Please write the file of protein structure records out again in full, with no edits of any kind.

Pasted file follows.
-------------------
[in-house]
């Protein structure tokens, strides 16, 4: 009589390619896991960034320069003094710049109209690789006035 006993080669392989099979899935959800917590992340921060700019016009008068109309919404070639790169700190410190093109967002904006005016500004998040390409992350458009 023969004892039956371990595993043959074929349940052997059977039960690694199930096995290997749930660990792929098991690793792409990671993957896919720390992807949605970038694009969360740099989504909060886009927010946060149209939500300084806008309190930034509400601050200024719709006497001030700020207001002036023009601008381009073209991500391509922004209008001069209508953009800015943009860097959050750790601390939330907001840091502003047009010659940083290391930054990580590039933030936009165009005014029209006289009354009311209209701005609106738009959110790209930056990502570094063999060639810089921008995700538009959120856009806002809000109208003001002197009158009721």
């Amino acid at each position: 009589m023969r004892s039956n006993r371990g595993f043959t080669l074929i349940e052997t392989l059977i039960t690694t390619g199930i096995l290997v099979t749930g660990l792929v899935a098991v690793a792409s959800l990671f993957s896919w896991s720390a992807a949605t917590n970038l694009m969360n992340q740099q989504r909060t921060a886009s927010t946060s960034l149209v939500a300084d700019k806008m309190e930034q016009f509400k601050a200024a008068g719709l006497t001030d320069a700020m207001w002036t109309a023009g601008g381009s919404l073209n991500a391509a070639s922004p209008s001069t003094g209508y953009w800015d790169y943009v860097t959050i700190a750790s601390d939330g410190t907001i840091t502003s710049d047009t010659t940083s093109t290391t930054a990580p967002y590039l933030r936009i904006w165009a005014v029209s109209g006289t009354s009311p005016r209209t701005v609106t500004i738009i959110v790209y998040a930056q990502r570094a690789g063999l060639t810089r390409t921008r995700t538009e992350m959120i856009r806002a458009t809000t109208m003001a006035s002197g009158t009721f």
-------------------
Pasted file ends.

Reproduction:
[in-house]
């Protein structure tokens, strides 16, 4: 009589390619896991960034320069003094710049109209690789006035 006993080669392989099979899935959800917590992340921060700019016009008068109309919404070639790169700190410190093109967002904006005016500004998040390409992350458009 023969004892039956371990595993043959074929349940052997059977039960690694199930096995290997749930660990792929098991690793792409990671993957896919720390992807949605970038694009969360740099989504909060886009927010946060149209939500300084806008309190930034509400601050200024719709006497001030700020207001002036023009601008381009073209991500391509922004209008001069209508953009800015943009860097959050750790601390939330907001840091502003047009010659940083290391930054990580590039933030936009165009005014029209006289009354009311209209701005609106738009959110790209930056990502570094063999060639810089921008995700538009959120856009806002809000109208003001002197009158009721």
């Amino acid at each position: 009589m023969r004892s039956n006993r371990g595993f043959t080669l074929i349940e052997t392989l059977i039960t690694t390619g199930i096995l290997v099979t749930g660990l792929v899935a098991v690793a792409s959800l990671f993957s896919w896991s720390a992807a949605t917590n970038l694009m969360n992340q740099q989504r909060t921060a886009s927010t946060s960034l149209v939500a300084d700019k806008m309190e930034q016009f509400k601050a200024a008068g719709l006497t001030d320069a700020m207001w002036t109309a023009g601008g381009s919404l073209n991500a391509a070639s922004p209008s001069t003094g209508y953009w800015d790169y943009v860097t959050i700190a750790s601390d939330g410190t907001i840091t502003s710049d047009t010659t940083s093109t290391t930054a990580p967002y590039l933030r936009i904006w165009a005014v029209s109209g006289t009354s009311p005016r209209t701005v609106t500004i738009i959110v790209y998040a930056q990502r570094a690789g063999l060639t810089r390409t921008r995700t538009e992350m959120i856009r806002a458009t809000t109208m003001a006035s002197g009158t009721f």